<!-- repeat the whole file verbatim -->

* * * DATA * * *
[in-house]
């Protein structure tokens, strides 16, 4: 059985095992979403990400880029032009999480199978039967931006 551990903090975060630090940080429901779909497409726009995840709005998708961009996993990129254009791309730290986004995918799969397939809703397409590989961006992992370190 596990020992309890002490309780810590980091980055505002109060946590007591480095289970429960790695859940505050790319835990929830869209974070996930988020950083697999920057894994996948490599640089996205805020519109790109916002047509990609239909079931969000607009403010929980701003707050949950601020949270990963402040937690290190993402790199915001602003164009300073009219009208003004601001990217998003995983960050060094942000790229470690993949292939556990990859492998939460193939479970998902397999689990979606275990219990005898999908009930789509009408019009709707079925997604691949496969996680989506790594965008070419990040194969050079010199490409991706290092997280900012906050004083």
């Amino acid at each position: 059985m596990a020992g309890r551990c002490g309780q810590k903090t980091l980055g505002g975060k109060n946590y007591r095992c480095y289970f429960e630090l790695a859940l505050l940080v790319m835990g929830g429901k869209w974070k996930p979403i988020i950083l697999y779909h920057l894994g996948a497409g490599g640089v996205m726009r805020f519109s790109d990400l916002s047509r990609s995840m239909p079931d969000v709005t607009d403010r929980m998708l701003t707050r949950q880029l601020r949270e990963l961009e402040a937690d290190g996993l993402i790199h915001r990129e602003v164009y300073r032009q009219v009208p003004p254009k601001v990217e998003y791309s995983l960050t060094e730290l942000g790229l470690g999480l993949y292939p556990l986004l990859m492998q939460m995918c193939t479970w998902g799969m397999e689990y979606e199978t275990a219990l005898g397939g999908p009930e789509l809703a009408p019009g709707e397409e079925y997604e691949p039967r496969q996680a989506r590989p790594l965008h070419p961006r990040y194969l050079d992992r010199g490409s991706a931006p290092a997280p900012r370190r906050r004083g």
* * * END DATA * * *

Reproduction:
[in-house]
């Protein structure tokens, strides 16, 4: 059985095992979403990400880029032009999480199978039967931006 551990903090975060630090940080429901779909497409726009995840709005998708961009996993990129254009791309730290986004995918799969397939809703397409590989961006992992370190 596990020992309890002490309780810590980091980055505002109060946590007591480095289970429960790695859940505050790319835990929830869209974070996930988020950083697999920057894994996948490599640089996205805020519109790109916002047509990609239909079931969000607009403010929980701003707050949950601020949270990963402040937690290190993402790199915001602003164009300073009219009208003004601001990217998003995983960050060094942000790229470690993949292939556990990859492998939460193939479970998902397999689990979606275990219990005898999908009930789509009408019009709707079925997604691949496969996680989506790594965008070419990040194969050079010199490409991706290092997280900012906050004083």
């Amino acid at each position: 059985m596990a020992g309890r551990c002490g309780q810590k903090t980091l980055g505002g975060k109060n946590y007591r095992c480095y289970f429960e630090l790695a859940l505050l940080v790319m835990g929830g429901k869209w974070k996930p979403i988020i950083l697999y779909h920057l894994g996948a497409g490599g640089v996205m726009r805020f519109s790109d990400l916002s047509r990609s995840m239909p079931d969000v709005t607009d403010r929980m998708l701003t707050r949950q880029l601020r949270e990963l961009e402040a937690d290190g996993l993402i790199h915001r990129e602003v164009y300073r032009q009219v009208p003004p254009k601001v990217e998003y791309s995983l960050t060094e730290l942000g790229l470690g999480l993949y292939p556990l986004l990859m492998q939460m995918c193939t479970w998902g799969m397999e689990y979606e199978t275990a219990l005898g397939g999908p009930e789509l809703a009408p019009g709707e397409e079925y997604e691949p039967r496969q996680a989506r590989p790594l965008h070419p961006r990040y194969l050079d992992r010199g490409s991706a931006p290092a997280p900012r370190r906050r004083g």